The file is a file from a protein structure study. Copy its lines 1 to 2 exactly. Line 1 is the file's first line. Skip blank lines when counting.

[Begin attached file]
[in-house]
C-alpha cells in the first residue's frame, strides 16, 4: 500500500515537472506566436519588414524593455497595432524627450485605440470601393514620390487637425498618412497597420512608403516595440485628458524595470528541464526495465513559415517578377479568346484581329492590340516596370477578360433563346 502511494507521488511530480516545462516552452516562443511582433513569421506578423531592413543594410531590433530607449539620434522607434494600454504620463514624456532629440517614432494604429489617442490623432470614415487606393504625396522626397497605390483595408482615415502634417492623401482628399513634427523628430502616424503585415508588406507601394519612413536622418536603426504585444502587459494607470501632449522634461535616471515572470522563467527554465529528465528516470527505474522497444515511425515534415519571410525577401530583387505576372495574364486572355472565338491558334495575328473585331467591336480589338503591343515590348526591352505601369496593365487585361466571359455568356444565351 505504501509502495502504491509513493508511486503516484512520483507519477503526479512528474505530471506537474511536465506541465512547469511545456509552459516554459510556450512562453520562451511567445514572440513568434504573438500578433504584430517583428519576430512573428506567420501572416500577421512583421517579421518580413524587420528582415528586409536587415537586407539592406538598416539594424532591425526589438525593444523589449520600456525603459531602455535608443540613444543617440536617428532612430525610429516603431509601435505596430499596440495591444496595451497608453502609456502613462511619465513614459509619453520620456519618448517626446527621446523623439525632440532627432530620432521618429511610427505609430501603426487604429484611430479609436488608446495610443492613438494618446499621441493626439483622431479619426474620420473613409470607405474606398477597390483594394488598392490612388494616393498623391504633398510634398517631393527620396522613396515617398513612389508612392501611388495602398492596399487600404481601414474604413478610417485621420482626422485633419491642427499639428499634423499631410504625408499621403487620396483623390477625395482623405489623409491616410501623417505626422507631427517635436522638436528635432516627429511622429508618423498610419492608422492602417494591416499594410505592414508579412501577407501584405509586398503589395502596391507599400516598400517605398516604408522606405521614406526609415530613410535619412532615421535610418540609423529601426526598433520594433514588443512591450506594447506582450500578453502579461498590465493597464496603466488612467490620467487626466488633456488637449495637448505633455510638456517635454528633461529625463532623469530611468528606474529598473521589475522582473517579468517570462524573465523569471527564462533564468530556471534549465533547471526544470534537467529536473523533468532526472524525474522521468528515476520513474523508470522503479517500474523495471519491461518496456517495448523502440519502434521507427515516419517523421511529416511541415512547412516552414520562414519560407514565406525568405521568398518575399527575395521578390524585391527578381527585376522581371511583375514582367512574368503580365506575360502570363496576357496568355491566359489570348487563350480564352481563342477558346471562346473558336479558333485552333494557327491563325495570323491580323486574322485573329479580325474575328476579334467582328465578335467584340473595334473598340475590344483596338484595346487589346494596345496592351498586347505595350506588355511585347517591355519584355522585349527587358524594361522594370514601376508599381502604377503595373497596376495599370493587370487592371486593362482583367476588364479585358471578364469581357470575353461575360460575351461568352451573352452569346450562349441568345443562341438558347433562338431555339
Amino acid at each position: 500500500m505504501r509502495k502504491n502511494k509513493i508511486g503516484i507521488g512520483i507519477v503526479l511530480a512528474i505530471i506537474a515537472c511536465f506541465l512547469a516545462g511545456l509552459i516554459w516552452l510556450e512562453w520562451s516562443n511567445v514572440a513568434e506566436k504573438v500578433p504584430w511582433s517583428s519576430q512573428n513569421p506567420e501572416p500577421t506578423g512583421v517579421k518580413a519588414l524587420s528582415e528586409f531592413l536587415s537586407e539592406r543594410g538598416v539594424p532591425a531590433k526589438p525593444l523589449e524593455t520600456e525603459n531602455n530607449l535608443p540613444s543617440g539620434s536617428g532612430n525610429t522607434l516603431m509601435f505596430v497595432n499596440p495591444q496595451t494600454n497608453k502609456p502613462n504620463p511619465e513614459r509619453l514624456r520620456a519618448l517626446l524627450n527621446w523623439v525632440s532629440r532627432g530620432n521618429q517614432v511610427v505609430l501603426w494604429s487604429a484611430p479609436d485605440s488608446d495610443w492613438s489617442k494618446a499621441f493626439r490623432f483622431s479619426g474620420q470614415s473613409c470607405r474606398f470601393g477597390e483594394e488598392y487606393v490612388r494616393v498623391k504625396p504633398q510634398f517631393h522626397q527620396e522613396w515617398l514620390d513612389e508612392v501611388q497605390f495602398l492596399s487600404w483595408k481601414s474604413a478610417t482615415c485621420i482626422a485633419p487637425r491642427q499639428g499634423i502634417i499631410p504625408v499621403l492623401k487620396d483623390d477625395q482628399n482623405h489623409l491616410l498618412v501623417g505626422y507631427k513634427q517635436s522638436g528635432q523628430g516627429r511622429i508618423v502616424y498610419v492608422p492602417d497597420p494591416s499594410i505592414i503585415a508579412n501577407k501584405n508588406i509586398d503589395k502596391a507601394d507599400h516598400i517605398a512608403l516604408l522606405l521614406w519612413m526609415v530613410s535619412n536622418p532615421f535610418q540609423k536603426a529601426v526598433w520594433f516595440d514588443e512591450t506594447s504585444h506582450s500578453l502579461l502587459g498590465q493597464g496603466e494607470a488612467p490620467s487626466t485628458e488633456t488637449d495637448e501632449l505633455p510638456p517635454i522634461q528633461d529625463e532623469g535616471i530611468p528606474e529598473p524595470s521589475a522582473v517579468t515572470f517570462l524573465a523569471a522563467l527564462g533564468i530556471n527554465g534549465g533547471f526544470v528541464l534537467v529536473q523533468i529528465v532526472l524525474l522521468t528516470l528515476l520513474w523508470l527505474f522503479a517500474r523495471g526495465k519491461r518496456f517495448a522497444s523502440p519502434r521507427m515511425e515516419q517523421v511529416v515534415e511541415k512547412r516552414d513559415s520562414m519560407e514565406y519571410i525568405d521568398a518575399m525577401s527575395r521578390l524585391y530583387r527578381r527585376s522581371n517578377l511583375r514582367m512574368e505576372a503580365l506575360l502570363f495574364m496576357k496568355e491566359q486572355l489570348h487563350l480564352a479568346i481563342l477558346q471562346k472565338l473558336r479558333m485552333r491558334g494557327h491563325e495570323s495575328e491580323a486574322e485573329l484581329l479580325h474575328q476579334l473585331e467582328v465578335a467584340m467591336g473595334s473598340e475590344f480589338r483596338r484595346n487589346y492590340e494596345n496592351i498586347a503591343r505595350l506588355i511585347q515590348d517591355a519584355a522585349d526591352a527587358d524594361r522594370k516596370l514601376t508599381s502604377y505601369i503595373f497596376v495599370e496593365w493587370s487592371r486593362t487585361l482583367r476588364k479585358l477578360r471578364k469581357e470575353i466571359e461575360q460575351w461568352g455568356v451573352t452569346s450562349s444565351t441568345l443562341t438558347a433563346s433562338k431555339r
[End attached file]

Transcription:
[in-house]
C-alpha cells in the first residue's frame, strides 16, 4: 500500500515537472506566436519588414524593455497595432524627450485605440470601393514620390487637425498618412497597420512608403516595440485628458524595470528541464526495465513559415517578377479568346484581329492590340516596370477578360433563346 502511494507521488511530480516545462516552452516562443511582433513569421506578423531592413543594410531590433530607449539620434522607434494600454504620463514624456532629440517614432494604429489617442490623432470614415487606393504625396522626397497605390483595408482615415502634417492623401482628399513634427523628430502616424503585415508588406507601394519612413536622418536603426504585444502587459494607470501632449522634461535616471515572470522563467527554465529528465528516470527505474522497444515511425515534415519571410525577401530583387505576372495574364486572355472565338491558334495575328473585331467591336480589338503591343515590348526591352505601369496593365487585361466571359455568356444565351 505504501509502495502504491509513493508511486503516484512520483507519477503526479512528474505530471506537474511536465506541465512547469511545456509552459516554459510556450512562453520562451511567445514572440513568434504573438500578433504584430517583428519576430512573428506567420501572416500577421512583421517579421518580413524587420528582415528586409536587415537586407539592406538598416539594424532591425526589438525593444523589449520600456525603459531602455535608443540613444543617440536617428532612430525610429516603431509601435505596430499596440495591444496595451497608453502609456502613462511619465513614459509619453520620456519618448517626446527621446523623439525632440532627432530620432521618429511610427505609430501603426487604429484611430479609436488608446495610443492613438494618446499621441493626439483622431479619426474620420473613409470607405474606398477597390483594394488598392490612388494616393498623391504633398510634398517631393527620396522613396515617398513612389508612392501611388495602398492596399487600404481601414474604413478610417485621420482626422485633419491642427499639428499634423499631410504625408499621403487620396483623390477625395482623405489623409491616410501623417505626422507631427517635436522638436528635432516627429511622429508618423498610419492608422492602417494591416499594410505592414508579412501577407501584405509586398503589395502596391507599400516598400517605398516604408522606405521614406526609415530613410535619412532615421535610418540609423529601426526598433520594433514588443512591450506594447506582450500578453502579461498590465493597464496603466488612467490620467487626466488633456488637449495637448505633455510638456517635454528633461529625463532623469530611468528606474529598473521589475522582473517579468517570462524573465523569471527564462533564468530556471534549465533547471526544470534537467529536473523533468532526472524525474522521468528515476520513474523508470522503479517500474523495471519491461518496456517495448523502440519502434521507427515516419517523421511529416511541415512547412516552414520562414519560407514565406525568405521568398518575399527575395521578390524585391527578381527585376522581371511583375514582367512574368503580365506575360502570363496576357496568355491566359489570348487563350480564352481563342477558346471562346473558336479558333485552333494557327491563325495570323491580323486574322485573329479580325474575328476579334467582328465578335467584340473595334473598340475590344483596338484595346487589346494596345496592351498586347505595350506588355511585347517591355519584355522585349527587358524594361522594370514601376508599381502604377503595373497596376495599370493587370487592371486593362482583367476588364479585358471578364469581357470575353461575360460575351461568352451573352452569346450562349441568345443562341438558347433562338431555339